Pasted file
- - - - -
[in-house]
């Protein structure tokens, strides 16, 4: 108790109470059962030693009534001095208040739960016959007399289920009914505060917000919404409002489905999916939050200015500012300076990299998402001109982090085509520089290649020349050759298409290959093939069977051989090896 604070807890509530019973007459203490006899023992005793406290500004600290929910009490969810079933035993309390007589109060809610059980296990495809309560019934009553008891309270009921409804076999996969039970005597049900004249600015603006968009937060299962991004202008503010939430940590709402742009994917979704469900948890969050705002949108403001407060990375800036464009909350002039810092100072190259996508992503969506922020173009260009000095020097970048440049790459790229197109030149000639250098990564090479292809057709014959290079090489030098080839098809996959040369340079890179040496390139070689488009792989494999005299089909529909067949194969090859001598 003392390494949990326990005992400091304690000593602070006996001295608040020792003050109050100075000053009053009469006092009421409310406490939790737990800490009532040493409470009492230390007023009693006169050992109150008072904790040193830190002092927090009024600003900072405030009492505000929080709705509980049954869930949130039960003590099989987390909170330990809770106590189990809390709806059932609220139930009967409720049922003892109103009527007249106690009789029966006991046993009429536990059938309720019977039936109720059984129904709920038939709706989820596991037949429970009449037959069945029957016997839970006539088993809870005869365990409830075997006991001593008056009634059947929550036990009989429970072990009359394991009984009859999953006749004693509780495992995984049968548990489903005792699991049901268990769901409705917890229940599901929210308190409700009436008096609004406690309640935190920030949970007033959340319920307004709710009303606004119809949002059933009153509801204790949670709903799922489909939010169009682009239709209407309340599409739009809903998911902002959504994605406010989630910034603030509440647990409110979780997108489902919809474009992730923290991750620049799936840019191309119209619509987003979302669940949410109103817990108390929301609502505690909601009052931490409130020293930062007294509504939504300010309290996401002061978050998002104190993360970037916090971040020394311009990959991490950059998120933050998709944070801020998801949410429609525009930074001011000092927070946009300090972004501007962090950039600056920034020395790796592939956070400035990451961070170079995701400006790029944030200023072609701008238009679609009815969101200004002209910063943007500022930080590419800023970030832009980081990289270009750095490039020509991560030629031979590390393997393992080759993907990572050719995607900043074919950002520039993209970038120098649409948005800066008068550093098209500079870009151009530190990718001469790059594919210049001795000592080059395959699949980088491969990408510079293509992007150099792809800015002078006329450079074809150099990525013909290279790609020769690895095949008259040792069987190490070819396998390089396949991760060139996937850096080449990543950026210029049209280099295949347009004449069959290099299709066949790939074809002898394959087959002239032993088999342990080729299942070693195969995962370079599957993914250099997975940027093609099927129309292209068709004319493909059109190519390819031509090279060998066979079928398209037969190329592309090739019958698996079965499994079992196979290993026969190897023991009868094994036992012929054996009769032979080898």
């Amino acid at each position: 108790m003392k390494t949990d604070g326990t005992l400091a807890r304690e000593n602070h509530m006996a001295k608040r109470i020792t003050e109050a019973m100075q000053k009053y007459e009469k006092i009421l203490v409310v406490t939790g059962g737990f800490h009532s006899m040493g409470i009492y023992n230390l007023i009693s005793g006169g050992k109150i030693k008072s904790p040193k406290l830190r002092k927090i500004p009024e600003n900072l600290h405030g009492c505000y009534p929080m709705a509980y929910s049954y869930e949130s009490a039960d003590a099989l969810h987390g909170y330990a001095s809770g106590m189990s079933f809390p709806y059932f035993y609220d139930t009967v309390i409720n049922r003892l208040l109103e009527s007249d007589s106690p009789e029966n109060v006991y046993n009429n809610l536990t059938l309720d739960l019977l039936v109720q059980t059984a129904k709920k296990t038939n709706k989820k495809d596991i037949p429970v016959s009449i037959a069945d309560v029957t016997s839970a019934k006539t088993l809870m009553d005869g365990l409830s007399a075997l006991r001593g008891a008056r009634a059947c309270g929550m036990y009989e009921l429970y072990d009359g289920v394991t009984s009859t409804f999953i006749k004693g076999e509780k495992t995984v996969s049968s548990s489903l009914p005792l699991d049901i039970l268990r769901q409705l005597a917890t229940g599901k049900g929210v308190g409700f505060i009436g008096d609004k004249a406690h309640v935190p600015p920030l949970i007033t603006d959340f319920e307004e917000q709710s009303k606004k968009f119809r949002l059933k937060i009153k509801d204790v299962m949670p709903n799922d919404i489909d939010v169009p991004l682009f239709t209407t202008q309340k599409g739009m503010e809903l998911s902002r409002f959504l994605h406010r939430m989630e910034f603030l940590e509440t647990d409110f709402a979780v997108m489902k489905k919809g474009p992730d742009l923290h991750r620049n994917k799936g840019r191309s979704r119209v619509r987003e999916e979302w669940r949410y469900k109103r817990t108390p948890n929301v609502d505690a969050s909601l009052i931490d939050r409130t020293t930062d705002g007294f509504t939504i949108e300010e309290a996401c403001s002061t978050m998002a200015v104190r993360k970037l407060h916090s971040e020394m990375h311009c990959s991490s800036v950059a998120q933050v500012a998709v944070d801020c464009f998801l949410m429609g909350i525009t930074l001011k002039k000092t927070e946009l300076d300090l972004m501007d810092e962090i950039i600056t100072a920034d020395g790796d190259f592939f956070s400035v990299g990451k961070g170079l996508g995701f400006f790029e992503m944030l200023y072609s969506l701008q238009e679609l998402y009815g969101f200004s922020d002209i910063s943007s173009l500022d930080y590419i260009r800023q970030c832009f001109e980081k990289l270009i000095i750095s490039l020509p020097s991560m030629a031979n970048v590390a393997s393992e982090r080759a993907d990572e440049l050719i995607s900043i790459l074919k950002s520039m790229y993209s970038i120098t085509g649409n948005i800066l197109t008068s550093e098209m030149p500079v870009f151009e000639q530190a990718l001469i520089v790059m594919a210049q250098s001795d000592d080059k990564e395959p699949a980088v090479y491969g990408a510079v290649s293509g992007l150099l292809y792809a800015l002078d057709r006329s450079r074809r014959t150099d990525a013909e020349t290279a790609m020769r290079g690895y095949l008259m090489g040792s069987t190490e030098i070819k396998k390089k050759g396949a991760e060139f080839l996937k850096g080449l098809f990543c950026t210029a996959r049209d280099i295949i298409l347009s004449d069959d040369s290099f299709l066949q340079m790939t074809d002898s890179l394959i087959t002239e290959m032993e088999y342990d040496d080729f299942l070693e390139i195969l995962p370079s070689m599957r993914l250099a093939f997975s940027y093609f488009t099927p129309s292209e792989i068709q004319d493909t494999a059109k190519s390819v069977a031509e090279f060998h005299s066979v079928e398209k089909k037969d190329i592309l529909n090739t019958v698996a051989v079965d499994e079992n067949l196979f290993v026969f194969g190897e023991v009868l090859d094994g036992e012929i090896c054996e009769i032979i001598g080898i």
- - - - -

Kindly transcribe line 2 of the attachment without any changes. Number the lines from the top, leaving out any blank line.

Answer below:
């Protein structure tokens, strides 16, 4: 108790109470059962030693009534001095208040739960016959007399289920009914505060917000919404409002489905999916939050200015500012300076990299998402001109982090085509520089290649020349050759298409290959093939069977051989090896 604070807890509530019973007459203490006899023992005793406290500004600290929910009490969810079933035993309390007589109060809610059980296990495809309560019934009553008891309270009921409804076999996969039970005597049900004249600015603006968009937060299962991004202008503010939430940590709402742009994917979704469900948890969050705002949108403001407060990375800036464009909350002039810092100072190259996508992503969506922020173009260009000095020097970048440049790459790229197109030149000639250098990564090479292809057709014959290079090489030098080839098809996959040369340079890179040496390139070689488009792989494999005299089909529909067949194969090859001598 003392390494949990326990005992400091304690000593602070006996001295608040020792003050109050100075000053009053009469006092009421409310406490939790737990800490009532040493409470009492230390007023009693006169050992109150008072904790040193830190002092927090009024600003900072405030009492505000929080709705509980049954869930949130039960003590099989987390909170330990809770106590189990809390709806059932609220139930009967409720049922003892109103009527007249106690009789029966006991046993009429536990059938309720019977039936109720059984129904709920038939709706989820596991037949429970009449037959069945029957016997839970006539088993809870005869365990409830075997006991001593008056009634059947929550036990009989429970072990009359394991009984009859999953006749004693509780495992995984049968548990489903005792699991049901268990769901409705917890229940599901929210308190409700009436008096609004406690309640935190920030949970007033959340319920307004709710009303606004119809949002059933009153509801204790949670709903799922489909939010169009682009239709209407309340599409739009809903998911902002959504994605406010989630910034603030509440647990409110979780997108489902919809474009992730923290991750620049799936840019191309119209619509987003979302669940949410109103817990108390929301609502505690909601009052931490409130020293930062007294509504939504300010309290996401002061978050998002104190993360970037916090971040020394311009990959991490950059998120933050998709944070801020998801949410429609525009930074001011000092927070946009300090972004501007962090950039600056920034020395790796592939956070400035990451961070170079995701400006790029944030200023072609701008238009679609009815969101200004002209910063943007500022930080590419800023970030832009980081990289270009750095490039020509991560030629031979590390393997393992080759993907990572050719995607900043074919950002520039993209970038120098649409948005800066008068550093098209500079870009151009530190990718001469790059594919210049001795000592080059395959699949980088491969990408510079293509992007150099792809800015002078006329450079074809150099990525013909290279790609020769690895095949008259040792069987190490070819396998390089396949991760060139996937850096080449990543950026210029049209280099295949347009004449069959290099299709066949790939074809002898394959087959002239032993088999342990080729299942070693195969995962370079599957993914250099997975940027093609099927129309292209068709004319493909059109190519390819031509090279060998066979079928398209037969190329592309090739019958698996079965499994079992196979290993026969190897023991009868094994036992012929054996009769032979080898």